ROME, 16 August 2002 -- Some 6 million people in Afghanistan will remain highly vulnerable to food insecurity and will continue to need relief food assistance over the next year, two UN agencies warned in a joint report released today. The UN Food and Agriculture Organization (FAO) and World Food Programme report says that overall cereal production in Afghanistan has staged a recovery in 2002 despite military and political upheavals that coincided with the planting season and a serious locust outbreak in some parts of the country.

"Despite the recovery in this year's agricultural production and the renewed sense of hope, millions of Afghans, particularly pastoralist Kuchis, have little or no access to food due to serious erosion of their purchasing power and/or loss of productive assets." according to the report. "Effects of successive years of drought, deteriorating irrigation and other infrastructure, inability of farmers to access necessary agricultural inputs, lack of employment within and outside agriculture, and a vicious rural indebtedness among others, render a timely and effective intervention all the more essential."

Besides urging the continuation of food distributions, the report calls for sustained investment in the agricultural sector, particularly the rehabilitation, upgrading and maintenance of the irrigation infrastructure to ensure a speedy recovery of the Afghan economy.

Total cereal production in Afghanistan is estimated at about 3.5 million tonnes for 2002, that is 82 percent above last year's drought affected crop, but still about 4 percent below the harvest of 1998. As a result, the report says Afghanistan will need to import about 1.4 million tonnes of cereal during the 2002/03 marketing year that runs from July to June. Commercial imports are estimated at 911,000 tonnes, about the same as the average level of the previous three years, according to the report. Some 219,000 tonnes of emergency food aid has been pledged, or is already in the pipeline, leaving an uncovered gap of 249,000 tonnes.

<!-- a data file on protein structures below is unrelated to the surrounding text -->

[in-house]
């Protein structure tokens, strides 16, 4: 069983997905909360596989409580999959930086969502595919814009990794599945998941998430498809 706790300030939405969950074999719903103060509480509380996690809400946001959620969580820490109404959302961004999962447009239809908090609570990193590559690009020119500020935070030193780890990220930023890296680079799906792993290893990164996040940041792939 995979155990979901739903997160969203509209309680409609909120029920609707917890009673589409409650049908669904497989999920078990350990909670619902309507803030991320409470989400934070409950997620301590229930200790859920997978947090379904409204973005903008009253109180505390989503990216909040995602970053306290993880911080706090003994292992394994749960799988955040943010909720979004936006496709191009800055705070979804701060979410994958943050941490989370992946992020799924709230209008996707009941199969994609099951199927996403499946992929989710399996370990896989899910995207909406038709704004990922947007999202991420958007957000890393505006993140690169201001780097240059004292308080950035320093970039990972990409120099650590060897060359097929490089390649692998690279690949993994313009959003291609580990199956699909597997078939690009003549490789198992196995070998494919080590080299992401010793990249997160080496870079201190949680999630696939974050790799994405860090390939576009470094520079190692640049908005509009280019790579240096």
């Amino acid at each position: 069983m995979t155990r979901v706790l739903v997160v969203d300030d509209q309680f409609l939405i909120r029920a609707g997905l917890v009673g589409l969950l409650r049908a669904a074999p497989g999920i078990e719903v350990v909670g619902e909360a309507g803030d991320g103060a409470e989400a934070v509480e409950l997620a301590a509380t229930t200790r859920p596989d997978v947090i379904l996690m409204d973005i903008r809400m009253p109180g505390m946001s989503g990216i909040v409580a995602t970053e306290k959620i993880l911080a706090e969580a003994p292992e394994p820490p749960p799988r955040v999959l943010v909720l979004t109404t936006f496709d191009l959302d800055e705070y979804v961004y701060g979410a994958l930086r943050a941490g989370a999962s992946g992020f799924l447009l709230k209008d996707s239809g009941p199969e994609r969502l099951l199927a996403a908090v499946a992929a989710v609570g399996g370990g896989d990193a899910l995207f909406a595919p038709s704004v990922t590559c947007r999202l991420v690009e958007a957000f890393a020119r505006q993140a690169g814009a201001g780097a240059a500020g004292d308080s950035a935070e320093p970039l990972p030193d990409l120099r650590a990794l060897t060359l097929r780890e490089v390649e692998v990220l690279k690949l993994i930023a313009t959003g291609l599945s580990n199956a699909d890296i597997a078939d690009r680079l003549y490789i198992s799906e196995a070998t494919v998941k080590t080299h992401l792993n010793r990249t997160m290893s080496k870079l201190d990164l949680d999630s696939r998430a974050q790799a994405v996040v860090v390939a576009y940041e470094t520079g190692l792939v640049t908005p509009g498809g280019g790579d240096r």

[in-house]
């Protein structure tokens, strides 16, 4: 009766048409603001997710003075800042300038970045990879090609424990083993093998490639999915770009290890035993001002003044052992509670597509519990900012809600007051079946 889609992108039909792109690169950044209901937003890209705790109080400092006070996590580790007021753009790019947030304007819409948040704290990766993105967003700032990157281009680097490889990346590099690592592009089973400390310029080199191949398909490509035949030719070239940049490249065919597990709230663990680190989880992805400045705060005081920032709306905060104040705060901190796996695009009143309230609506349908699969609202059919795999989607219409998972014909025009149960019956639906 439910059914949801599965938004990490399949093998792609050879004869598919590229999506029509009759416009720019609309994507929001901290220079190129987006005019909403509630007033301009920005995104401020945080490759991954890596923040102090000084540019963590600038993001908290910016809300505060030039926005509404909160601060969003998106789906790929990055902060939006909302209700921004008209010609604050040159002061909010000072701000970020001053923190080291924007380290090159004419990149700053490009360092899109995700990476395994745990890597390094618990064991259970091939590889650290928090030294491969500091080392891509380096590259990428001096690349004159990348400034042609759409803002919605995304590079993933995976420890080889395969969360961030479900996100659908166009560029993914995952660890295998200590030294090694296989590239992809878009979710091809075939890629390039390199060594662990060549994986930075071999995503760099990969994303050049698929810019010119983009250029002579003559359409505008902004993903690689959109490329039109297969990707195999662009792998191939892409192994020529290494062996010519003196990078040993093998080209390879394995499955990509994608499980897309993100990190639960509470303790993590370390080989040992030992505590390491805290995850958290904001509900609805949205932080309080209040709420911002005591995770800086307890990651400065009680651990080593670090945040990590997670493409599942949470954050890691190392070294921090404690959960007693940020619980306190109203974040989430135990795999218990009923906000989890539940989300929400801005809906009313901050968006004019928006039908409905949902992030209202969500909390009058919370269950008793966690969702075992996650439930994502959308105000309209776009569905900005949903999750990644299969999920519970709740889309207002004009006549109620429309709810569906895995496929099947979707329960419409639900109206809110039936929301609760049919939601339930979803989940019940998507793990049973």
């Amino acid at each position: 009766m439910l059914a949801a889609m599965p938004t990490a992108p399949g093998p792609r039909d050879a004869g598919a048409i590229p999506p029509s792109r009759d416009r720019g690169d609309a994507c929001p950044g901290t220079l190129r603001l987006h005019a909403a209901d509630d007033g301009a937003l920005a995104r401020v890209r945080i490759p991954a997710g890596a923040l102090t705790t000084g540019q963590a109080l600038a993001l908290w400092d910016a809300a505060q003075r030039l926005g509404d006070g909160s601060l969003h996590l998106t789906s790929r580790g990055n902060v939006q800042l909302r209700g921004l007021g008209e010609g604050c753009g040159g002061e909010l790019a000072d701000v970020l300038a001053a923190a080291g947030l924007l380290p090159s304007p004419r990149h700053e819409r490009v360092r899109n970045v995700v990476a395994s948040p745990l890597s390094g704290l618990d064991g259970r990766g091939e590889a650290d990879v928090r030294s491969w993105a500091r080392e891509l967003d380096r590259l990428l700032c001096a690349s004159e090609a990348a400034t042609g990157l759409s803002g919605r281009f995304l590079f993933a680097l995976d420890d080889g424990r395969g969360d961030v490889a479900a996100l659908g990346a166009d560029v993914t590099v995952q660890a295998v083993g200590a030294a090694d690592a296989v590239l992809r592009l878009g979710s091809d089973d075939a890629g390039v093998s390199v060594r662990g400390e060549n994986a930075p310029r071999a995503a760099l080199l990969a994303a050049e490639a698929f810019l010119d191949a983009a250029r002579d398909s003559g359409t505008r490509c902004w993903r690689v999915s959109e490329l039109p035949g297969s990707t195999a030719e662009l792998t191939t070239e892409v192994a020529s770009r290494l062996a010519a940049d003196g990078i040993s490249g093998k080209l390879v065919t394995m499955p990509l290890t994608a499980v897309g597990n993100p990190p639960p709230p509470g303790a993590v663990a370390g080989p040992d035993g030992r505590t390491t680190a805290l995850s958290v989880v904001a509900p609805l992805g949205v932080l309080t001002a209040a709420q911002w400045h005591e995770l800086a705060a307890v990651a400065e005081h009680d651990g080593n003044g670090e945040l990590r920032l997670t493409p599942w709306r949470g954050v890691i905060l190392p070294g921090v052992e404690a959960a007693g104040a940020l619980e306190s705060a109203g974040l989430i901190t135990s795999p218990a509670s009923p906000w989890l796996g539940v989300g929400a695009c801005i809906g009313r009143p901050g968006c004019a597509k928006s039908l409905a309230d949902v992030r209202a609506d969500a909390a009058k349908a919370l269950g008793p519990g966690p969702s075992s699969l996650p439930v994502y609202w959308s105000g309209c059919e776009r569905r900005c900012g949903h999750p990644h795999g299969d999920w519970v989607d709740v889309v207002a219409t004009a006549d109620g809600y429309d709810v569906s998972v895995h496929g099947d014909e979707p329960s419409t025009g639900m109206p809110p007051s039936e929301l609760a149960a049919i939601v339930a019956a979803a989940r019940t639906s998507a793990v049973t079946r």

The report says that the previous three years of drought have had a devastating effect on range vegetation, as well as on the availability of feed from grain and crop residues, especially in rainfed areas. As a result, there has been widespread devastation of livestock production with animal numbers declining by as much as 60 percent since 1998, and most dramatically following the massive deaths and distress selling of animals during the summer and autumn of last year.

Currently, domestic sales of livestock are reported to have dropped by about 50 percent, while animal prices increased by at least 30 percent throughout the country over the last year. This has led to a scarcity of meat, draught animals and breeding stock, which prompted imports of large ruminants and poultry from neighbouring countries. The imports pose serious health risks for the surviving Afghan livestock, because they are imported without quarantine. The report calls for urgent and appropriate veterinary and control measures to prevent the spread of animal diseases from neighboring countries into Afghanistan which could further exacerbate the problems facing livestock production.